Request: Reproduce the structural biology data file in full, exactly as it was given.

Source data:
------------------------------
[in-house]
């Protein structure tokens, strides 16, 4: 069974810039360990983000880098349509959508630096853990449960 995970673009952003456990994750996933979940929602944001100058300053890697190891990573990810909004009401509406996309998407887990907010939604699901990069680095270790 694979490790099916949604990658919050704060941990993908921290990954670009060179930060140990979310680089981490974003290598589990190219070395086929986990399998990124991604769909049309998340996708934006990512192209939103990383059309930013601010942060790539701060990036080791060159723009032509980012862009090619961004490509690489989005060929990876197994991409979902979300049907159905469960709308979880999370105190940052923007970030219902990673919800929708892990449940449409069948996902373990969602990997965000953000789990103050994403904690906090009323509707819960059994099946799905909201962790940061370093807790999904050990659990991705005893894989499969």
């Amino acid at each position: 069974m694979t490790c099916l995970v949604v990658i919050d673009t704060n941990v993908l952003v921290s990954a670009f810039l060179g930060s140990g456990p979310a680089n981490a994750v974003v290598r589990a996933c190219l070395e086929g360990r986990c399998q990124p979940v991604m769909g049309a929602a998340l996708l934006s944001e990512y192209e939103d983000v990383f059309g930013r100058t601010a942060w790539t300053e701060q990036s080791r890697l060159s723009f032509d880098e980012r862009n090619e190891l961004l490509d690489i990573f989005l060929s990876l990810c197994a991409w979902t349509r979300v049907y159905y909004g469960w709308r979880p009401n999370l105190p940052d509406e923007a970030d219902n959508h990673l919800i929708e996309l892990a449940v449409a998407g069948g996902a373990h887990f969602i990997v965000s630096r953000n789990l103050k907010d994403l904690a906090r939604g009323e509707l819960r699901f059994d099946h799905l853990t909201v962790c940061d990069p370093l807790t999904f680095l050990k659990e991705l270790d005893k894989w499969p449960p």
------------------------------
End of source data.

[in-house]
């Protein structure tokens, strides 16, 4: 069974810039360990983000880098349509959508630096853990449960 995970673009952003456990994750996933979940929602944001100058300053890697190891990573990810909004009401509406996309998407887990907010939604699901990069680095270790 694979490790099916949604990658919050704060941990993908921290990954670009060179930060140990979310680089981490974003290598589990190219070395086929986990399998990124991604769909049309998340996708934006990512192209939103990383059309930013601010942060790539701060990036080791060159723009032509980012862009090619961004490509690489989005060929990876197994991409979902979300049907159905469960709308979880999370105190940052923007970030219902990673919800929708892990449940449409069948996902373990969602990997965000953000789990103050994403904690906090009323509707819960059994099946799905909201962790940061370093807790999904050990659990991705005893894989499969």
């Amino acid at each position: 069974m694979t490790c099916l995970v949604v990658i919050d673009t704060n941990v993908l952003v921290s990954a670009f810039l060179g930060s140990g456990p979310a680089n981490a994750v974003v290598r589990a996933c190219l070395e086929g360990r986990c399998q990124p979940v991604m769909g049309a929602a998340l996708l934006s944001e990512y192209e939103d983000v990383f059309g930013r100058t601010a942060w790539t300053e701060q990036s080791r890697l060159s723009f032509d880098e980012r862009n090619e190891l961004l490509d690489i990573f989005l060929s990876l990810c197994a991409w979902t349509r979300v049907y159905y909004g469960w709308r979880p009401n999370l105190p940052d509406e923007a970030d219902n959508h990673l919800i929708e996309l892990a449940v449409a998407g069948g996902a373990h887990f969602i990997v965000s630096r953000n789990l103050k907010d994403l904690a906090r939604g009323e509707l819960r699901f059994d099946h799905l853990t909201v962790c940061d990069p370093l807790t999904f680095l050990k659990e991705l270790d005893k894989w499969p449960p």